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Category: traveling with kids

Downtown Adventures

Downtown Adventures

I love walking through cities. Now that Spencer is old enough to have more stamina, I can share this with him and explore more of Seattle together. Schools were closed for mid-term break a couple of weeks ago, so I took a vacation day on the Friday. On weekends, downtown Seattle is either packed (Pike Place Market, the Aquarium) or deserted (everywhere else?). Yesterday was a rare chance to go downtown during the week. At the time, we were still searching for a new family bike (more later) and I don’t care for driving and parking downtown, so we took the bus. Kids love the bus – playing fares, getting transfers and pulling the cord to signal your stop are all exciting to them. Before Spencer turned six, he could ride for free on King County Metro, but I’d always give him a coin to drop in the box. The bus drivers were typically good sports about it and would very solemnly give him a paper transfer that he would hold onto all day.
We took the bus to Pioneer Square. Spencer was fascinated by the life-size statues of firefighters.

Our first destination was [storefront] Mushroom Farm. This is a project set up in the lobby of an architectural firm as a demonstration of sustainable agriculture and how one business’s waste product can be another’s resource. The CityLab7 group collected used coffee grounds from local coffee shops over a two week period. he grounds, which are very rich in nutrients were then used as a growth medium for mushrooms.  

Examining the coffee grounds. This was before the mushroom spores were added, right? Right?

The inoculated coffee grounds were packed into bags and brought to the coolest greenhouse you’ve ever seen. Built of reclaimed wood and plastic, it’s set up in the street-level space near Pioneer Square that is owned by an architectural firm. As an aside, do you call a mushroom chamber a greenhouse? They need to be warm and humid, but don’t need light.

My friend Chris is part of the CityLab7 group and was on hand to show us the greenhouse and answer questions like “How big to they grow?” and “Are you a mushroom farmer?”. My questions were more technical, like “Hey! What’s that white stuff?”. As it turned out, the white stuff was the mycelium, the underground portion of the fungus. The mushroom part that we see (and eat) is the fruiting body, which produces spores. The mushrooms have since appeared, so it should look even cooler now. If the timing and schedules work out, I might get to go back and see it again.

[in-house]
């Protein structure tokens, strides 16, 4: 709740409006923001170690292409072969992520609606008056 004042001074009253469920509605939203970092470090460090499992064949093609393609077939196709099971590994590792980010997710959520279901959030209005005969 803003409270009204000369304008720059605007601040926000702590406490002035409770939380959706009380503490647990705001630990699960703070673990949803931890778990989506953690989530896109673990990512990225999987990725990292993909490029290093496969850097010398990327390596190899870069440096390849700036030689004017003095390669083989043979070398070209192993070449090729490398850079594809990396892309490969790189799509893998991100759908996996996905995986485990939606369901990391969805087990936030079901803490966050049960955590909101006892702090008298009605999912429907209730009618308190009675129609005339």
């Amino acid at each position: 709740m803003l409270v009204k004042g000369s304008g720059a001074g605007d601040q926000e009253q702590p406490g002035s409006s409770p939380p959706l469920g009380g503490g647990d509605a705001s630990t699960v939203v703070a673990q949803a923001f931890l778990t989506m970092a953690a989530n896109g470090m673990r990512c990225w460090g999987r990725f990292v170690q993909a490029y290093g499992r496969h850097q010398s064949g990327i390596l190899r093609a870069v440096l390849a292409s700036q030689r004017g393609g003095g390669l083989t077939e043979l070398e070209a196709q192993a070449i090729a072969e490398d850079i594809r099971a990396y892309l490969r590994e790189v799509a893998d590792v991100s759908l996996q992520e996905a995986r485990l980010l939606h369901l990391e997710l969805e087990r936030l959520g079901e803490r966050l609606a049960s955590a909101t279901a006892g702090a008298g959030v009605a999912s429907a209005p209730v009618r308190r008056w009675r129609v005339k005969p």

Chris answers Spencer’s many, many questions.

The farm is open to the public 11:30am – 1:30pm on Tues-Fri until Mar. 23. It’s a fascinating project and looks beautiful, so if you get a chance, go see it!

Spencer is growing like a mushroom. The New York Times may have a better camera, but they don’t have a model who’s this cute.
We then walked back through Pioneer Square. A couple of blocks are pedestrian-only, which gave us more scope for activities like chasing birds.
Yes, dear – I’m sure those gulls were VERY frightened.

After we left Pioneer Square, our explorations took us to a rock & fossil shop and a lovely little pocket park with a waterfall. I would have taken more photos, but we’d been walking for a while and lunch was calling. In fact, when I tried to pull out my camera, Spencer said “Mommy! Don’t get distracted!” Our lunch at the Crab Pot and play time at the neighboring arcade are therefore undocumented.

The big attraction of the day was the Seattle Aquarium. They have touching pools, where you can touch sea anemonies, sea stars, sea cucumbers and more. Spencer is asking one of the volunteers questions. Many, many questions.

Our favorite exhibit is the octopus tank, but you never know how much you’ll see – the giant pacific octopus is nocturnal and has excellent camouflage. It can be hard to convince a little kid that a lumpy piece of red rock is actually a sleeping octopus. They’re justifiably skeptical when parents say thing like that. We lucked out that day, though, and got there just before feeding time. The octopus was very active, so everyone got a good view of it, suckers and all.

Come closer for a hug, little boy….

We had a great day downtown. It’s fun to break from our usual routine and activities and I’m going to make a conscious effort to do this more often. As much as I like my neighborhood, there’s much more out there!